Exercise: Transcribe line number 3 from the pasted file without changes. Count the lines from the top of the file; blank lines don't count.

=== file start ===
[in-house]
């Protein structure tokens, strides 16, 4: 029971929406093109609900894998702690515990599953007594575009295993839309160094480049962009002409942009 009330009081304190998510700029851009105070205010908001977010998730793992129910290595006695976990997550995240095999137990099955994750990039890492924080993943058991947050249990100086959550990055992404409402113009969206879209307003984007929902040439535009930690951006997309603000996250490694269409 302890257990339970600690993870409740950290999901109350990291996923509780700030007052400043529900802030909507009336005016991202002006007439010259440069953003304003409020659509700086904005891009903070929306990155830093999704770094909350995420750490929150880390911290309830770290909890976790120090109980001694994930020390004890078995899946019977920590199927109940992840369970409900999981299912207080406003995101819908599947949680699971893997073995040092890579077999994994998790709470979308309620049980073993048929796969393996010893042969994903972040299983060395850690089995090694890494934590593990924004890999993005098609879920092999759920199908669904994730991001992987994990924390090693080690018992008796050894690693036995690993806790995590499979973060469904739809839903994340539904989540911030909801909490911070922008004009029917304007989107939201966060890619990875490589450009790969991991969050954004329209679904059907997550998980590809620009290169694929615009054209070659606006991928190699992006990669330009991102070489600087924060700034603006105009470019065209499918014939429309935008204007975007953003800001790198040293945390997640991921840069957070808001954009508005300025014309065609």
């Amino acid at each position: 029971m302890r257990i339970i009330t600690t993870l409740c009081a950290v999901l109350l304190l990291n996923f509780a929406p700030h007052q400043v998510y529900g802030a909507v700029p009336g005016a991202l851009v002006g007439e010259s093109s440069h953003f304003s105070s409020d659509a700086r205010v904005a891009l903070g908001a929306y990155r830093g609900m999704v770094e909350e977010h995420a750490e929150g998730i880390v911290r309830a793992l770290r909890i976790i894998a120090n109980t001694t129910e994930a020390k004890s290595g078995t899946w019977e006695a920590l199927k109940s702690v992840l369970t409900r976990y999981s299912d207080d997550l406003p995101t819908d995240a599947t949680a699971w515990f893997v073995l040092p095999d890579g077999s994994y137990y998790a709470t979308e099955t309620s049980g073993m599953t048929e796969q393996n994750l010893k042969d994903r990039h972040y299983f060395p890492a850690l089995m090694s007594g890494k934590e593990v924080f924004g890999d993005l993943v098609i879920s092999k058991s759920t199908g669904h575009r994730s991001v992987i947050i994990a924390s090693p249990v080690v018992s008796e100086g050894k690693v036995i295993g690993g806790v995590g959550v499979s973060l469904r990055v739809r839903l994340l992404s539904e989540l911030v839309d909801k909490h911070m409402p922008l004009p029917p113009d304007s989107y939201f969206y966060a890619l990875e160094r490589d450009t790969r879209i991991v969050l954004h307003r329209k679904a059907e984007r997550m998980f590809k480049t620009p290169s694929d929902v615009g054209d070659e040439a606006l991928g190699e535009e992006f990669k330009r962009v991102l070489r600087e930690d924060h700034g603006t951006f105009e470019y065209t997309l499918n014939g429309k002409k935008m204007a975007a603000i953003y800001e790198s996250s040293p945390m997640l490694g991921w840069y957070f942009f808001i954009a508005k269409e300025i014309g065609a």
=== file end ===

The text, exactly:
């Amino acid at each position: 029971m302890r257990i339970i009330t600690t993870l409740c009081a950290v999901l109350l304190l990291n996923f509780a929406p700030h007052q400043v998510y529900g802030a909507v700029p009336g005016a991202l851009v002006g007439e010259s093109s440069h953003f304003s105070s409020d659509a700086r205010v904005a891009l903070g908001a929306y990155r830093g609900m999704v770094e909350e977010h995420a750490e929150g998730i880390v911290r309830a793992l770290r909890i976790i894998a120090n109980t001694t129910e994930a020390k004890s290595g078995t899946w019977e006695a920590l199927k109940s702690v992840l369970t409900r976990y999981s299912d207080d997550l406003p995101t819908d995240a599947t949680a699971w515990f893997v073995l040092p095999d890579g077999s994994y137990y998790a709470t979308e099955t309620s049980g073993m599953t048929e796969q393996n994750l010893k042969d994903r990039h972040y299983f060395p890492a850690l089995m090694s007594g890494k934590e593990v924080f924004g890999d993005l993943v098609i879920s092999k058991s759920t199908g669904h575009r994730s991001v992987i947050i994990a924390s090693p249990v080690v018992s008796e100086g050894k690693v036995i295993g690993g806790v995590g959550v499979s973060l469904r990055v739809r839903l994340l992404s539904e989540l911030v839309d909801k909490h911070m409402p922008l004009p029917p113009d304007s989107y939201f969206y966060a890619l990875e160094r490589d450009t790969r879209i991991v969050l954004h307003r329209k679904a059907e984007r997550m998980f590809k480049t620009p290169s694929d929902v615009g054209d070659e040439a606006l991928g190699e535009e992006f990669k330009r962009v991102l070489r600087e930690d924060h700034g603006t951006f105009e470019y065209t997309l499918n014939g429309k002409k935008m204007a975007a603000i953003y800001e790198s996250s040293p945390m997640l490694g991921w840069y957070f942009f808001i954009a508005k269409e300025i014309g065609a």